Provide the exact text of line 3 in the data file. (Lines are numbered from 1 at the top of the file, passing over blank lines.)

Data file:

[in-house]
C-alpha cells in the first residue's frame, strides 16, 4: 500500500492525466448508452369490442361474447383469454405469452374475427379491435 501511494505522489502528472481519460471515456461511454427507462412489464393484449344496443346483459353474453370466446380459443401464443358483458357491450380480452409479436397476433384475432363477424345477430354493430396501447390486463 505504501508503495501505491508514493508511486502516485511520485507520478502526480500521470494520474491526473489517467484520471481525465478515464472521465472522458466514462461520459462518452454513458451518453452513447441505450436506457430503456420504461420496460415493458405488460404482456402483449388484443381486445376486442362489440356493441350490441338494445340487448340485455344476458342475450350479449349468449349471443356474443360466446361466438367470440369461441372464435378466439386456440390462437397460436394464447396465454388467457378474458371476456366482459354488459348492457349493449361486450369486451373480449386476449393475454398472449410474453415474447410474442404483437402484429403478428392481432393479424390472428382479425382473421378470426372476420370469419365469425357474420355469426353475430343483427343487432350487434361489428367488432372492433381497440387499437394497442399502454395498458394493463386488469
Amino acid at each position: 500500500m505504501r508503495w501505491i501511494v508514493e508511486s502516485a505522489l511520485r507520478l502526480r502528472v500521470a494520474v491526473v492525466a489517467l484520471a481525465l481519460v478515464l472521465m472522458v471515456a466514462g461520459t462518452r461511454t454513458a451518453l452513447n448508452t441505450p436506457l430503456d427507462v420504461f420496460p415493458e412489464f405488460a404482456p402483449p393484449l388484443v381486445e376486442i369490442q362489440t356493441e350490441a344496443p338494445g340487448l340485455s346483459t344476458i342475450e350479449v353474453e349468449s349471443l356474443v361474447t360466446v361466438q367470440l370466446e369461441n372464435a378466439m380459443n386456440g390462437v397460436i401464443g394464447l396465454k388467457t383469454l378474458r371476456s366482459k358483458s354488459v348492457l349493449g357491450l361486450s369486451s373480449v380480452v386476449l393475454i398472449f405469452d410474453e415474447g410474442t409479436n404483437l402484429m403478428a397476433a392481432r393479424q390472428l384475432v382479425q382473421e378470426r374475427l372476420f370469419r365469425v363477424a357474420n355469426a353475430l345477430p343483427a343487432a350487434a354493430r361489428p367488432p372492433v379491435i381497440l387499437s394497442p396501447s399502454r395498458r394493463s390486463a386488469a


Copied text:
Amino acid at each position: 500500500m505504501r508503495w501505491i501511494v508514493e508511486s502516485a505522489l511520485r507520478l502526480r502528472v500521470a494520474v491526473v492525466a489517467l484520471a481525465l481519460v478515464l472521465m472522458v471515456a466514462g461520459t462518452r461511454t454513458a451518453l452513447n448508452t441505450p436506457l430503456d427507462v420504461f420496460p415493458e412489464f405488460a404482456p402483449p393484449l388484443v381486445e376486442i369490442q362489440t356493441e350490441a344496443p338494445g340487448l340485455s346483459t344476458i342475450e350479449v353474453e349468449s349471443l356474443v361474447t360466446v361466438q367470440l370466446e369461441n372464435a378466439m380459443n386456440g390462437v397460436i401464443g394464447l396465454k388467457t383469454l378474458r371476456s366482459k358483458s354488459v348492457l349493449g357491450l361486450s369486451s373480449v380480452v386476449l393475454i398472449f405469452d410474453e415474447g410474442t409479436n404483437l402484429m403478428a397476433a392481432r393479424q390472428l384475432v382479425q382473421e378470426r374475427l372476420f370469419r365469425v363477424a357474420n355469426a353475430l345477430p343483427a343487432a350487434a354493430r361489428p367488432p372492433v379491435i381497440l387499437s394497442p396501447s399502454r395498458r394493463s390486463a386488469a